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Learning Task 2: The Ethics Assignment 1

Learning Task 2: The Ethics Assignment


EDUC 525 L01
November 9, 2018

Atinderpal Bahad
Cassandra Wong
Natasha Randhawa
Nicole Hodgson
Nusrat Premji
Thomas Wood
Learning Task 2: The Ethics Assignment 2

Scenario

Ms. Black was a grade 12 teacher at Greenwood High School. During the school year,

she noticed a female student in her class struggling academically and socially. Ms. Black wanted

to reach out to this student to offer her support and to create a better relationship with her. She

started chatting with her more often in class and after school. Consequently, over the next few

months the student began to disclose information about her personal life and circumstances. This

led up to the student confiding in Ms. Black that she was pregnant, and she is contemplating an

abortion. Below we analyze Ms. Black’s situation based on the three ethical schools of thought.

Deontological Ethics Viewpoint

Looking at the scenario through the lens of the deontological school of ethics, Ms. Black

has a duty to do what is morally correct. According to the deontological school of ethics, the

ethical decision must be categorically imperative, meaning that the right thing is universally

applicable to all people, regardless of any personal opinion and biases. They must abide by the

ethical value regardless of any personal consequences it may bring (Donlevy, October 18, 2018).

The challenge of deontological ethics is that ethics in general is subjective and determined by the

person in question. There are various factors that influence their subjective beliefs which are;

religion, organizations, society, family and personal experience (Donlevy, October 18, 2018).

In today’s society, pro-life and pro-choice beliefs divide the population and there is not

one universally accepted view point like there would be for something like murder. In this

scenario, Ms. Black is a part of the Alberta Teachers’ Association (ATA) and as a result she has

specific codes she must follow. Since ethics are subjective based on the person she must accept

these codes as universally applicable to all Alberta teachers. According to the ATA Code of

Conduct, Ms. Black would be ethically bound to not disclose the pregnancy while also uploading
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the dignity and respect of the student. What is the age of the student? Therefore, she must take

the action that is morally right, regardless of the consequences. Despite what Ms. Black’s own

beliefs regarding the pregnancy may be, she must allow the student to have the correct resources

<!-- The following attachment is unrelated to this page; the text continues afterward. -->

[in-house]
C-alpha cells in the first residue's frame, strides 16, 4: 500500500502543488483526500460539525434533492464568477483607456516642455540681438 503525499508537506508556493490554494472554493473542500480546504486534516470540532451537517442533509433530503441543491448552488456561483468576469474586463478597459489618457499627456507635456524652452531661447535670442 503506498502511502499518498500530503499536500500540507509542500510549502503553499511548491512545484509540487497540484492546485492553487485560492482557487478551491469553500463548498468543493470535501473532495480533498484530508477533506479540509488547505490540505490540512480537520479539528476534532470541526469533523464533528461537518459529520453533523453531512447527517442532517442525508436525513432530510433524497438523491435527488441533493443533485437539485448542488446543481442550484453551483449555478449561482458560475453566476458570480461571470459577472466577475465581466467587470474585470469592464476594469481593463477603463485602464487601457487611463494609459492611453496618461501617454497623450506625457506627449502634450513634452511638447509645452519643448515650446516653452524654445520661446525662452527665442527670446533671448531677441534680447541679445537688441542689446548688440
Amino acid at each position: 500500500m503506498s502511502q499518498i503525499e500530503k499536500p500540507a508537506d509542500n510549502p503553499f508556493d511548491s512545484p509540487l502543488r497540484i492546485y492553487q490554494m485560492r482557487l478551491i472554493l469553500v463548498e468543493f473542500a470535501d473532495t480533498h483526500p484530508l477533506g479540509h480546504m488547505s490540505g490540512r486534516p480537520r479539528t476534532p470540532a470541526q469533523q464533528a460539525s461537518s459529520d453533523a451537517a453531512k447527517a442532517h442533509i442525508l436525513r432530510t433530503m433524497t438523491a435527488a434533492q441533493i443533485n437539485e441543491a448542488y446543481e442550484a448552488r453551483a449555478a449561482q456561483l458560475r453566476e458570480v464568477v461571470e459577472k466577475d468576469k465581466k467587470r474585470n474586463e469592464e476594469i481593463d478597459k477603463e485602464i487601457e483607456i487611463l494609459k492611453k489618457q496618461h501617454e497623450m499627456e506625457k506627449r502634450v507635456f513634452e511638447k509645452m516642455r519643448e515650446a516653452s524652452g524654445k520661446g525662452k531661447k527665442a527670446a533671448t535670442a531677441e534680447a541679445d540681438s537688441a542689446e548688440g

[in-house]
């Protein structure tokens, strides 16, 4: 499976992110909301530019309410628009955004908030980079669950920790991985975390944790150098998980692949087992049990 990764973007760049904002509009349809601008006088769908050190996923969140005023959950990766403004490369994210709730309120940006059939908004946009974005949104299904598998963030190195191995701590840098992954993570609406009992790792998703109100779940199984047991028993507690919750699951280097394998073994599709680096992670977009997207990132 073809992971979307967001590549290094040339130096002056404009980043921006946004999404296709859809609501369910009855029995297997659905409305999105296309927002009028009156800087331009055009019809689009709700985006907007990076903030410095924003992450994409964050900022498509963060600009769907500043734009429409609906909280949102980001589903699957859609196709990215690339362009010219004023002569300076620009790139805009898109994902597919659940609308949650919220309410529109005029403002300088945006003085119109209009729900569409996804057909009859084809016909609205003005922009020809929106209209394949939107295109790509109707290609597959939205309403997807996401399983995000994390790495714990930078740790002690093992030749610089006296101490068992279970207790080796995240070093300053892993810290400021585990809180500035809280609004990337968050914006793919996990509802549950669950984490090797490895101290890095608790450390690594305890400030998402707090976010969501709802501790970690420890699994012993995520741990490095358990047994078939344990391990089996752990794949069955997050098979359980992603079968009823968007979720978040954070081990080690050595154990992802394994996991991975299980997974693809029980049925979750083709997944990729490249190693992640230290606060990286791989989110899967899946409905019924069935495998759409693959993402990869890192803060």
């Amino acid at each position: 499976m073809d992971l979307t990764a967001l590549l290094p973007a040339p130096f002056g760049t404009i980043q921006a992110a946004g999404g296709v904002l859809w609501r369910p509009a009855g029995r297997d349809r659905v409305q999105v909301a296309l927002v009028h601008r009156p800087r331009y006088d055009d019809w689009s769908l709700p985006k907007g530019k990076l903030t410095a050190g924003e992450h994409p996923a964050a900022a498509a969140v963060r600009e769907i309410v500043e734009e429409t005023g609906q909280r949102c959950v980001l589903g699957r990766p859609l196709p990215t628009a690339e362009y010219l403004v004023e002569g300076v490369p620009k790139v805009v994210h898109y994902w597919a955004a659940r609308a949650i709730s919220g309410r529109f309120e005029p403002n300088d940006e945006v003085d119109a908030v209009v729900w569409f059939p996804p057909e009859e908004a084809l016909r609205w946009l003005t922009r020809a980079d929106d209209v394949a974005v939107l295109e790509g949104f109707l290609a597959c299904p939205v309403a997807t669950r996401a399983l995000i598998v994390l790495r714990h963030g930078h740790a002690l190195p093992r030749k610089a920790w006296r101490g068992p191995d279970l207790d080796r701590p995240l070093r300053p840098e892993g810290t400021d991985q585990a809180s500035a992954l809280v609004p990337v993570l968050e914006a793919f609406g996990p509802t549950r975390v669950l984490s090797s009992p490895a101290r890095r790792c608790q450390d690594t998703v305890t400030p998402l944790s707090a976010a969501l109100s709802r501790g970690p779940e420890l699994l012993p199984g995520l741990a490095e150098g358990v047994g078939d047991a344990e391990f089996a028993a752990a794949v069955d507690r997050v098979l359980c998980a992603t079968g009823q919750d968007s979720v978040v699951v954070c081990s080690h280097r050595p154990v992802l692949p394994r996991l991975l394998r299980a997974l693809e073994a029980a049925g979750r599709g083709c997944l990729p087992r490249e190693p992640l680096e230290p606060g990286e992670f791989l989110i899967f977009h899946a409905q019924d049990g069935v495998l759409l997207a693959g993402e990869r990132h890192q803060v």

to make an informed decision.

The ATA code of conduct (2018) states that a teacher should respect the dignity and

rights of all persons without prejudice (1). She can provide the student with contact information

for the guidance counsellor, family doctor, and sexual health clinic. By providing the student

with all pertinent information, Ms. Black is doing her duty to do what is morally expected of her

as a teacher, not to act based on her own personal bias.

Virtue Ethics Viewpoint

In the scenario above, Ms. Black has various options in regard to providing her student

with advice. She can advise her student to approach the school counsellor, where the student will

be educated about different options that are available to her. Another option would be, Ms. Black

can deny any advice to her student, and redirect her to her family doctor. In addition, she can

offer her student advice based on her own point of view. If Ms. Black is pro-life, she can

indirectly guide the student to continue with the pregnancy. However, if Ms. Black is pro-choice

she may indirectly guide the student to have an abortion. Considering the virtue ethics lens,

“Virtue ethics relates to predispositions of the person’s character which have developed over

time and resulted in virtuous habits of action exemplifying a virtuous character (Donlevy,

October 23, 2018). Furthermore, there are things we need to consider such as: is this decision in

concert with our fundamental and true character? (Donlevy, October 23, 2018). As a teacher, the

decision made should be based solely on what is best for the student. According to the ATA

(2018), “The teacher acts in a manner which maintains the honour and dignity of the profession”
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(18). Secondly, we would need to consider if the proposed decision is made, how will it affect

others sense of their own ethical awareness? (Donlevy, October 23, 2018). By giving the student

advice on her pregnancy, Ms. Black is indirectly imposing her views onto the student. However,

redirecting the student to a qualified professional would be the best decision. From the virtue

ethics standpoint, Ms. Black should not give her student advice regarding her pregnancy Yes – in